Airports are evaluated based on 39 key performance indicators, including check-in, arrivals, transfers, shopping, security and immigration.

Sanjiban Ghosh/Flickr

Hamad International Airport

On its website, Skytrax said HIA “has been described as the most architecturally significant terminal complex in the world, as well as being the most luxurious.”

HIA has consistently received high scores for cleanliness, WiFi connectivity and shopping options. It also has a spa, pool and playgrounds for kids.

Expansion afoot

However, on Skytax’s passenger feedback website, HIA has a score of 6/10. This is in part because visitors continue to lament long lines at immigration and security.

The congestion has only worsened as the airport began operating beyond its capacity of 30 million passengers last year.

V Anand Kumar (@VAK_305) / Twitter

Queueing for immigration at Hamad International Airport

Traffic jumped 20 percent in 2016, to some 37.3 million travelers, according to airport figures.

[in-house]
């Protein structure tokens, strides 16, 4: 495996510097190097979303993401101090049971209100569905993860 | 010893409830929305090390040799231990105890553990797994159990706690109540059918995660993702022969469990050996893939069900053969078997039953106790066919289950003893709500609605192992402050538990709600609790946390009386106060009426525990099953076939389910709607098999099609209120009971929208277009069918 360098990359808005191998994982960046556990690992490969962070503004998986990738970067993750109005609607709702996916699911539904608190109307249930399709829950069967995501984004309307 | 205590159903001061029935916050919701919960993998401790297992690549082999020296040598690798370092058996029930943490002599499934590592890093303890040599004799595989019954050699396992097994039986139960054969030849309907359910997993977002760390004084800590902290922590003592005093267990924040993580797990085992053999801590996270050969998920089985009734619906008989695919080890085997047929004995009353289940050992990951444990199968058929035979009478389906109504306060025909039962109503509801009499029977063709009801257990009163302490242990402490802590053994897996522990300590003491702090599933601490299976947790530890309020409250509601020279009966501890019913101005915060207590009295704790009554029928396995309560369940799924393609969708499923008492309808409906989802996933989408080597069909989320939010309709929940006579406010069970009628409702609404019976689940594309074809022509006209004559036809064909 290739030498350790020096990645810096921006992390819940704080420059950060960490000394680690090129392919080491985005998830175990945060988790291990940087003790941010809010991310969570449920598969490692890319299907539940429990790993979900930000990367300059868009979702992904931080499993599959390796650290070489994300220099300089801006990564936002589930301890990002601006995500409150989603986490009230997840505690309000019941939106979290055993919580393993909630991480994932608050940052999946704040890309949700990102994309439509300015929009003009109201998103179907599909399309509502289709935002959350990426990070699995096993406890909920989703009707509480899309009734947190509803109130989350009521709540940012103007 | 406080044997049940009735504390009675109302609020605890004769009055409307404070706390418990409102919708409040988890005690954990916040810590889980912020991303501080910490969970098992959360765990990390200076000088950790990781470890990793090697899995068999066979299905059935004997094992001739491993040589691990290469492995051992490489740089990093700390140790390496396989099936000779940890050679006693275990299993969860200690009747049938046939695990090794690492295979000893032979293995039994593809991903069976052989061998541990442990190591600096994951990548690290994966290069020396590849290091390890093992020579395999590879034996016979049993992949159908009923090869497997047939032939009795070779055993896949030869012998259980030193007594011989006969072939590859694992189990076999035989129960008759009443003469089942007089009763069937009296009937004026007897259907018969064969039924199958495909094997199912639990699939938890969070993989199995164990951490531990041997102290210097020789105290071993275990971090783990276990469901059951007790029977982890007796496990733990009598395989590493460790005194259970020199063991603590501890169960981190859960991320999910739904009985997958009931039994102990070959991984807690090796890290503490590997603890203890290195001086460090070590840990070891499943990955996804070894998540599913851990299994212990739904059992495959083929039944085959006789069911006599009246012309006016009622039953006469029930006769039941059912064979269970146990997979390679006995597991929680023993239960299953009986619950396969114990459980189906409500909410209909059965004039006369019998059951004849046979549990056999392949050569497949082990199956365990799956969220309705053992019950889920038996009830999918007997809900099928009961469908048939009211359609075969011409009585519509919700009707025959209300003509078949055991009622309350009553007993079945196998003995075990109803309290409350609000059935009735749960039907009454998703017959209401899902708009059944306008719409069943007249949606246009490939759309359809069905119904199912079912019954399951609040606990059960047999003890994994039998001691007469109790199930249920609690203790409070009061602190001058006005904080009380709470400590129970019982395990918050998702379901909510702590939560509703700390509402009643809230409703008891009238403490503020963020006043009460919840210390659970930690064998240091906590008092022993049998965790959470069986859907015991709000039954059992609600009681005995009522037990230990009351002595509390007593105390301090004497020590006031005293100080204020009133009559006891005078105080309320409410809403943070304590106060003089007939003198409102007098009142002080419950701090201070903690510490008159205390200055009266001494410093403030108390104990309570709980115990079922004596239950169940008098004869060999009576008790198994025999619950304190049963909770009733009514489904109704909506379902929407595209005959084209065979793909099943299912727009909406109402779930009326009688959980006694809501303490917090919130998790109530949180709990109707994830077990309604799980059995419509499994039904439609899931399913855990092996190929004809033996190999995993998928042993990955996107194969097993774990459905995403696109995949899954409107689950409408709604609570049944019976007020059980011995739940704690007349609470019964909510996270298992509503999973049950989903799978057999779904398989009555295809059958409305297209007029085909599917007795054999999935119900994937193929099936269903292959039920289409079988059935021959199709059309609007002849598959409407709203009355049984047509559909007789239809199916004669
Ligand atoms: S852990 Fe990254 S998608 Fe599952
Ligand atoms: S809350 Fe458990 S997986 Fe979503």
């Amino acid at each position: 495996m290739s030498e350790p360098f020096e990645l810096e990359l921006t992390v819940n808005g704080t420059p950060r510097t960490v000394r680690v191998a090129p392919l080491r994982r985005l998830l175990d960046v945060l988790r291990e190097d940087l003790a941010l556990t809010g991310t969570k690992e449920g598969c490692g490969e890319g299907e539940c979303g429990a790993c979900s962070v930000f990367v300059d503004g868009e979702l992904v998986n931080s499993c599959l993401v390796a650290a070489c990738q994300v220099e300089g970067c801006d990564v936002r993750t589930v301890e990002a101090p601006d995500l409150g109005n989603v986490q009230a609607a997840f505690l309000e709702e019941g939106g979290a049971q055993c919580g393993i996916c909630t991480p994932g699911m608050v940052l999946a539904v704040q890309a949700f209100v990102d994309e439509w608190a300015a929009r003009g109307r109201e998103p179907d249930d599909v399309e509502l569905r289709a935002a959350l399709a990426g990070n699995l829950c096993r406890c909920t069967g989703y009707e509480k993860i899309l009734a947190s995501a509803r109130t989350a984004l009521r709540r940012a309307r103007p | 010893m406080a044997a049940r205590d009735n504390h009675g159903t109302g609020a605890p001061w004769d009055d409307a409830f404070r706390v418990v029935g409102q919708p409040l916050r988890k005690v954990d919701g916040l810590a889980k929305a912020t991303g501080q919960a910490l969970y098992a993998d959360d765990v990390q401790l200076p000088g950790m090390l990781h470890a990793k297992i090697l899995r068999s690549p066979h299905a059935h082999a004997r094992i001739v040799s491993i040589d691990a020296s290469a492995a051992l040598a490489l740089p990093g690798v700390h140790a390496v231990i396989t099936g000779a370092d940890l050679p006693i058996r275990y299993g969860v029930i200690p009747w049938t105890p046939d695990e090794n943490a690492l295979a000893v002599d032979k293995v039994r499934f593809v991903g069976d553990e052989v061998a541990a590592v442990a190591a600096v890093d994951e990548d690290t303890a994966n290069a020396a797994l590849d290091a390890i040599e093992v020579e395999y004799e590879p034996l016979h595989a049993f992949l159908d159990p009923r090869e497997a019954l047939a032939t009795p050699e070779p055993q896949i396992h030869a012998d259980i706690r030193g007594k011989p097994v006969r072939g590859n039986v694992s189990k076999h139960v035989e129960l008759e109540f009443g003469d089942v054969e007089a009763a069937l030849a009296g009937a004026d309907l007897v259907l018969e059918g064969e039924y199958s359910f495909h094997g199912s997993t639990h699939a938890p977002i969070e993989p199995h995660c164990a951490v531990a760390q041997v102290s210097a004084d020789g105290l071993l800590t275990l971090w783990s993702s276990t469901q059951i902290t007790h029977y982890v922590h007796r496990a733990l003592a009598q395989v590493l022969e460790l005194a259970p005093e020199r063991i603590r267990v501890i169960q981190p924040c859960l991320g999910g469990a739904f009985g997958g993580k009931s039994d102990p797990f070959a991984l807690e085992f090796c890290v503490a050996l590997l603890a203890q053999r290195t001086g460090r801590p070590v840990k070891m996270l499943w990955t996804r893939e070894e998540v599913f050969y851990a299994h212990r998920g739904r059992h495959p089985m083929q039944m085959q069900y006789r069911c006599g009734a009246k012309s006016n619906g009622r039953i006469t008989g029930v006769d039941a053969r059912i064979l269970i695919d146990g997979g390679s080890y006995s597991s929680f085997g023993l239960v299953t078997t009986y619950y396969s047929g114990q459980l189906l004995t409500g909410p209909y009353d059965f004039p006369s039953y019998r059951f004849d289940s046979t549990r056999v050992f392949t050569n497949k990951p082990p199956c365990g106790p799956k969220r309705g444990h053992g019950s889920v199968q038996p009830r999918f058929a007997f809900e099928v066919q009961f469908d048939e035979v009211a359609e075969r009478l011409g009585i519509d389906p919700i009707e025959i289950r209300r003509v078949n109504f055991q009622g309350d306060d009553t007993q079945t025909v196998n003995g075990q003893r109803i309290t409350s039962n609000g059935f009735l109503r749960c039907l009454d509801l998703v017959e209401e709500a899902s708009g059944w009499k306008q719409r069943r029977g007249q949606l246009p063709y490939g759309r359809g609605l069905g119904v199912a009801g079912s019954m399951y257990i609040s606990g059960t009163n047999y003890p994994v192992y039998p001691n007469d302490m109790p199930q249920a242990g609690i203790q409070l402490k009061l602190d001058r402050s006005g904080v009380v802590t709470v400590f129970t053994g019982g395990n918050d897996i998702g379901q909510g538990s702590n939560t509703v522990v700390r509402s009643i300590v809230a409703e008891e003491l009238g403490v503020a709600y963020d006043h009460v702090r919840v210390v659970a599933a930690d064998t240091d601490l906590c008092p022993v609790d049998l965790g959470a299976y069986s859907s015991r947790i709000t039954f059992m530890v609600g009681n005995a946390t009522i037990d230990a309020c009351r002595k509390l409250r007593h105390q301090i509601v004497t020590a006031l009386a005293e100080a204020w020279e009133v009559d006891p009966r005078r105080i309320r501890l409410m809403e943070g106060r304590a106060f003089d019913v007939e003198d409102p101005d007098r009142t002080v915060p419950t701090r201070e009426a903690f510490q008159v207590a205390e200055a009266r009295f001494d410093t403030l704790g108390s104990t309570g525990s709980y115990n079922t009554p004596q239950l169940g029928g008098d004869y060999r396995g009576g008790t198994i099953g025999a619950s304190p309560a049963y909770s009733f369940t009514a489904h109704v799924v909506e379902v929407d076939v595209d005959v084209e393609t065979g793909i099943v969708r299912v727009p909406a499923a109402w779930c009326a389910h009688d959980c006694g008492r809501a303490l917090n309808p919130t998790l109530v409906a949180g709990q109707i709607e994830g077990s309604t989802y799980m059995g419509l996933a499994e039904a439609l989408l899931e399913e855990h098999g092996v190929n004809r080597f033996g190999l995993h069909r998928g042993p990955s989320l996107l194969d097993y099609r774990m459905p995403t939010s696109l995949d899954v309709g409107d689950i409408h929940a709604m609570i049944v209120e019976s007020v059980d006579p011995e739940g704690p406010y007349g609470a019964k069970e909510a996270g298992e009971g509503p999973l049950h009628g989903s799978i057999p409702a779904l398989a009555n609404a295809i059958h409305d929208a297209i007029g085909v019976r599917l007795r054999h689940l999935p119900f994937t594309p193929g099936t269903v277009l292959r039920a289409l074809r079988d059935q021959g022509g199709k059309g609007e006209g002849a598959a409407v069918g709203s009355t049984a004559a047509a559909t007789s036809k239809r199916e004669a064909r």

HIA added Concourses D and E last year, and plans are now afoot to expand the airport to handle some 50 million passengers annually.

Officials have previously stated a 2020 goal for completion for that expansion.


Damon McDonald/Flickr

Photo for illustrative purposes only.

Hamad International Airport (HIA) has been awarded five-star status by Skytrax.

This makes Qatar’s airport one of only six globally to be given the accolade, and the first in the Middle East to nab the honor.

Speaking to media yesterday, Qatar Airways CEO Akbar Al Baker – whose airline manages the airport – said that HIA was “designed and built in the modern era, taking into account what passengers want most: convenience and service.”

The other Skytrax 5-star airports are Hong Kong International, Munich, Seoul Incheon, Singapore Changi and Tokyo Haneda.

Skytrax ranks HIA’s regional rival Abu Dhabi International as four-star, Dubai International is three stars.

Rating system

According to the Skytrax website, the London-based company rates airports via “a detailed quality analysis” of almost 500 “airport product and service items.”